Information About Ding Dong Bell
The Ding Dong Bell Song was first recorded by John Lant, in the year 1580. Lant was an organist of Winchester Cathedral.
The phrase "ding dong bell" appears in Shakespeare, in two separate works. The first is "The Tempest" and the second is "The Merchant of Venice". Although not known for sure, it is thought that the phrase was meant to signal a sound effect, rather than to be spoken aloud.
There are two variations of this song about the feline. The modern version of this song replaces "pussy" with "kitty".
The second variation with felines is related to safety. Since children may think it is fine to put a cat in a well, which we know it is not, the lyric was changed. The line "Pussy's at the well. ' is used instead of "Pussy's in the well". The earliest record of the version most similar to today's can be found in Mother Goose Melody published in 1765. In this and subsequent versions the cat survives drowning.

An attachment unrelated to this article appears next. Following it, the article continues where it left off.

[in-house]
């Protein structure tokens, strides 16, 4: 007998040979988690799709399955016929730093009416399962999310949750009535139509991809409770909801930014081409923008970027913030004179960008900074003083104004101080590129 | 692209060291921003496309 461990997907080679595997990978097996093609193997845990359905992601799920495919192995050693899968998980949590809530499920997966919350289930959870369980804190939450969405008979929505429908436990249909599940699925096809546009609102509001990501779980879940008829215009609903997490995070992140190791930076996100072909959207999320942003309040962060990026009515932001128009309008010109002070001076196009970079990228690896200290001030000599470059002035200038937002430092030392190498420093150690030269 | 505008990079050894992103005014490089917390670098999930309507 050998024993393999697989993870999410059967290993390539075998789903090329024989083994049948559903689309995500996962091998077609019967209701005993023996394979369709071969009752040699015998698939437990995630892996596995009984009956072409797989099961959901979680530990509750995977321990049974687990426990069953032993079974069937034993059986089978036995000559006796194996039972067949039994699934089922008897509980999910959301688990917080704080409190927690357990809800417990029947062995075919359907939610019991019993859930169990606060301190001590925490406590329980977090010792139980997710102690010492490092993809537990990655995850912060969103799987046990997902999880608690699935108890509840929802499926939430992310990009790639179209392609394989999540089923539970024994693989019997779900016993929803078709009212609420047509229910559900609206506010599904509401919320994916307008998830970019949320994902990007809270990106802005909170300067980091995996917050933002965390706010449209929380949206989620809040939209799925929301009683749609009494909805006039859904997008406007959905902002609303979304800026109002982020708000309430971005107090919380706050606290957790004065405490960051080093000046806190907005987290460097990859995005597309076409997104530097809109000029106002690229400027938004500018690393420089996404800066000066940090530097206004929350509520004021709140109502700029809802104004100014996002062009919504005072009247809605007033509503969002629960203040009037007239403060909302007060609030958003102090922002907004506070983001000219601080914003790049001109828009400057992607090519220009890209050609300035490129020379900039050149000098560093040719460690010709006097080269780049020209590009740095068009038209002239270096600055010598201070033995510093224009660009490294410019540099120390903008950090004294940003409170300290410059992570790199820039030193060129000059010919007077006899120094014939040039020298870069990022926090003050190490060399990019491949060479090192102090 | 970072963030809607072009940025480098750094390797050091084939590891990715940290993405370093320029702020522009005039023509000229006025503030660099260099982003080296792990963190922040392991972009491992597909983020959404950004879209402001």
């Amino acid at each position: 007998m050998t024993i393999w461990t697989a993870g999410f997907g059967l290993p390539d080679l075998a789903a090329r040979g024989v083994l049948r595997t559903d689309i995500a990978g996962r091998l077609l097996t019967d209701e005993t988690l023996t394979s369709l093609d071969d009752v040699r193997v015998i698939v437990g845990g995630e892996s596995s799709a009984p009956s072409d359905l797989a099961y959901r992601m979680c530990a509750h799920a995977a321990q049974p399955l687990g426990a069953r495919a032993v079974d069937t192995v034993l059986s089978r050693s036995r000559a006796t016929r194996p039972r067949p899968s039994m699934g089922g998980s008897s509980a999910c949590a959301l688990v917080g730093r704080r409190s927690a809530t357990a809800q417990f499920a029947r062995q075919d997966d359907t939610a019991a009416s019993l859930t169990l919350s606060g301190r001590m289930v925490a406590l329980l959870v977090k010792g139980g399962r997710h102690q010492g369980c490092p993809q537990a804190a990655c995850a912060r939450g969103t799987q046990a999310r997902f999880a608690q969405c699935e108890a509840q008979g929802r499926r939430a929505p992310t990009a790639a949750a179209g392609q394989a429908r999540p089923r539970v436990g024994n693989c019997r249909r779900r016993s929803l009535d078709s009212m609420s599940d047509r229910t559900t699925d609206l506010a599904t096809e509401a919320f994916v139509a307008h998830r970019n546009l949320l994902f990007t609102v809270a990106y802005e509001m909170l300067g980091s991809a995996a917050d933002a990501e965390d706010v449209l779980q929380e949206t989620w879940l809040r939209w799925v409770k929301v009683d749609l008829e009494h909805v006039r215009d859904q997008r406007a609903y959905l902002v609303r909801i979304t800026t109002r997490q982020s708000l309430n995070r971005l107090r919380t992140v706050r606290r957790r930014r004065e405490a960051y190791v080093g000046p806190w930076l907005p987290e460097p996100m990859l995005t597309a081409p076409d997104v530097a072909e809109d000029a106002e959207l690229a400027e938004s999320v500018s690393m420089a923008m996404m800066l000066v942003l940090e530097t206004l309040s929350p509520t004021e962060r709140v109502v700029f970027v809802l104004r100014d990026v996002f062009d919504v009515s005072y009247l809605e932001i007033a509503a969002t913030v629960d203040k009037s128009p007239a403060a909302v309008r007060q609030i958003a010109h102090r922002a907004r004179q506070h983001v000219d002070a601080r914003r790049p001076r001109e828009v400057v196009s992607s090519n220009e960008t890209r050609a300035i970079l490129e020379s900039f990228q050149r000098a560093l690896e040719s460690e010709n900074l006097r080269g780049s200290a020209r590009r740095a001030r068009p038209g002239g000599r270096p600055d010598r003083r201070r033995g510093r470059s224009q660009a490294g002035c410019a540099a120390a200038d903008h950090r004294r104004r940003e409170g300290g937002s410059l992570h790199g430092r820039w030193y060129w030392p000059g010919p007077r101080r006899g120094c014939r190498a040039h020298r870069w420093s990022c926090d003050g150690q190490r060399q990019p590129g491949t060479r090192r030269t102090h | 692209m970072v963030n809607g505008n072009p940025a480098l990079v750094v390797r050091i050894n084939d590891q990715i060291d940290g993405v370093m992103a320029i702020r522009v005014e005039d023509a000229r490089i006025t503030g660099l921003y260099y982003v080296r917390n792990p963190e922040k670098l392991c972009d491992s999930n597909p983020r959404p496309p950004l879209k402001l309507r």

For more information about the "Ding Dong Bell Song", take a look at Wikipedia.
Alternative Lyrics & Related Songs
Some of the words and the names are different
Ding, dong, bell,
Pussy's in the well.
Who put her in?
Little Johnny Lin.
Who pulled her out?
Little Tommy Stout.
What a naughty boy was that,
To try to drown poor pussy cat,
Who never did him any harm,
And killed the mice in his father's barn.